Rail Mishaps Prompt Safety-Review Calls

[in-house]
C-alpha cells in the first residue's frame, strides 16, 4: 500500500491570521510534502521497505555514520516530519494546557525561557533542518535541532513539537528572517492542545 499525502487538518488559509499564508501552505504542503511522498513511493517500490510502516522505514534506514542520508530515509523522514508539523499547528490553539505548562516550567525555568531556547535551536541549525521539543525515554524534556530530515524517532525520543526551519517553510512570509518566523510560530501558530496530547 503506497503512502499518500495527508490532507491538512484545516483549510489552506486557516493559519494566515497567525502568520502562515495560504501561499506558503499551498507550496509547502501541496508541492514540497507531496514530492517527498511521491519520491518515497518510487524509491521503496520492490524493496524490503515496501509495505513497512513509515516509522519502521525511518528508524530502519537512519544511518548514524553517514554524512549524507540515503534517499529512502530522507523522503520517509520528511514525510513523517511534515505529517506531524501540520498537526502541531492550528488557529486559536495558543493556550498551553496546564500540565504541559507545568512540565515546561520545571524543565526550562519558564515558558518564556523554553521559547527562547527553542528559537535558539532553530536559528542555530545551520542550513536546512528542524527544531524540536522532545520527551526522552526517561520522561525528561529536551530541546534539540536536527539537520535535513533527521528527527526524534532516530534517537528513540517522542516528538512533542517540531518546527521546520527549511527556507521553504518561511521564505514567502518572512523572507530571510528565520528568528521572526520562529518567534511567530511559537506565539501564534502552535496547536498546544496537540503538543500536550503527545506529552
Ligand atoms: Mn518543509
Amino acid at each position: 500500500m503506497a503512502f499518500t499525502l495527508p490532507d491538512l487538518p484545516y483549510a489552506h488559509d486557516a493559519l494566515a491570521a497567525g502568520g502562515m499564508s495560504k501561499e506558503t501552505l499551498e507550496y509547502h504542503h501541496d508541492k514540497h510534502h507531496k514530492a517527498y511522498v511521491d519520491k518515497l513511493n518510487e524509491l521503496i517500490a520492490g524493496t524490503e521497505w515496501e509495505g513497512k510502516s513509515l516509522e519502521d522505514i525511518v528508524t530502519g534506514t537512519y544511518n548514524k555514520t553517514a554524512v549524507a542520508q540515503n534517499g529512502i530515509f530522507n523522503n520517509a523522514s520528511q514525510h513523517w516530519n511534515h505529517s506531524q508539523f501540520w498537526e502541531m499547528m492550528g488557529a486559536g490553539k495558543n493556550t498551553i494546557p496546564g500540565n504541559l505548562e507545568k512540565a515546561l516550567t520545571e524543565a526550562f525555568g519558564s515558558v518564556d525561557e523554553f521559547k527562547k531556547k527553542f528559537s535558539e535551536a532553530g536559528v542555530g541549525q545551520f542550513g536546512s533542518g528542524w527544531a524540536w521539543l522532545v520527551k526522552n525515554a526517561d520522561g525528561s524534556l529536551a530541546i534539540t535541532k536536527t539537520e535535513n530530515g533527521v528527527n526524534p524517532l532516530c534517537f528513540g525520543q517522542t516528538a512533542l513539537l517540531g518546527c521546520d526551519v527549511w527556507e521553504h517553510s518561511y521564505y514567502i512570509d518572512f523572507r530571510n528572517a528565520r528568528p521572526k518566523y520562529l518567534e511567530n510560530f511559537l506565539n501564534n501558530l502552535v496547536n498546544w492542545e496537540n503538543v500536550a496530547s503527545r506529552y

TRAIN safety is receiving fresh scrutiny in the wake of three major rail accidents in the United States.The deaths of at least seven people in an Amtrak derailment Wednesday in South Carolina are focusing attention on the need for improvements along passenger lines. For freight haulers, tighter control over the transport of hazardous materials is likely after two recent accidents in California that resulted in significant chemical spills. Although different circumstances were involved in the three incidents, experts say they highlight gaps in regulations and industry safety programs. "I'm sure whatever the weaknesses are, there will be improvements," says William Pugh, former head of the rail division of the National Transportation Safety Board. The accidents come at a time when there have been positive trends in train safety. In the 1980s, the number of train wrecks in the US decreased 64 percent, according to the Federal Railroad Administration (FRA). Train derailments, the most common type of mishap, dropped by 67 percent. But Amtrak, the nation's main passenger carrier, has seen its accident rate edge up in recent years - from 57 in 1986 to 113 last year, according to FRA figures. Before Wednesday's wreck, the carrier had not recorded a fatality along its lines in more than four years. The crash, in which a section of a Miami-to-New York train jumped the tracks, was Amtrak's deadliest derailment since 1987. The industry's record on transporting hazardous materials has been mixed. The volume of toxics hauled by rail has in creased by 50 percent in the past five years. Although there have been fewer mishaps involving trains carrying toxic materials in recent years, incidents in which damage to rail cars resulted in release of chemicals into the environment have increased. Transportation Secretary Samuel Skinner said this week that "there is no indication of a systematic problem in railroad transportation." But environmentalists and some lawmakers see warning signs - particularly when it comes to hauling hazardous substances. "How many warnings do we need before we clean up our act?" queried US Rep. Barbara Boxer (D) of California in congressional hearings this week. A derailment and chemical spill that befouled dozens of miles of the Sacramento River in northern California last month focused attention on the classification of chemicals. Materials registered as hazardous by the US Department of Transportation (DOT) are subject to strict labeling, packaging, and transportation rules when being moved by rail or other means. But hundreds of agricultural chemicals - including the pesticide metam-sodium that killed most of the aquatic plants and thousands of fish in the Sacramento River - are not included on DOT's list. Environmentalists and some lawmakers are pressing the federal government to expand the list. "There are whole categories of toxics that have been exluded," says John Cameron of Citizen Action, an environmental group. Even when chemicals are regulated, critics say, problems can arise. The train that broke an axle and derailed in Ventura County north of here Sunday, blocking traffic on a major north-south highway, leaked hydrazine, a corrosive chemical. Although the substance was labeled hazardous and carried legally in 55-gallon drums, critics believe sturdier containers should be used. Emergency crews that responded to the spill complain there wasn't enough information in documents on the train about the chemicals that leaked out - charges South Pacific Transportation Company, owners of both trains that derailed in California, have denied. State officials are pressing for greater disclosure of the hazardous substances moved by rail in California. In the past, some groups have suggested a computerized system be established to catalog the chemicals. But railroad officials say it would be too costly and difficult to set up. "It has never been made clear how a computerized network would improve safety," says Jim Reiter of the Association of American Railroads.

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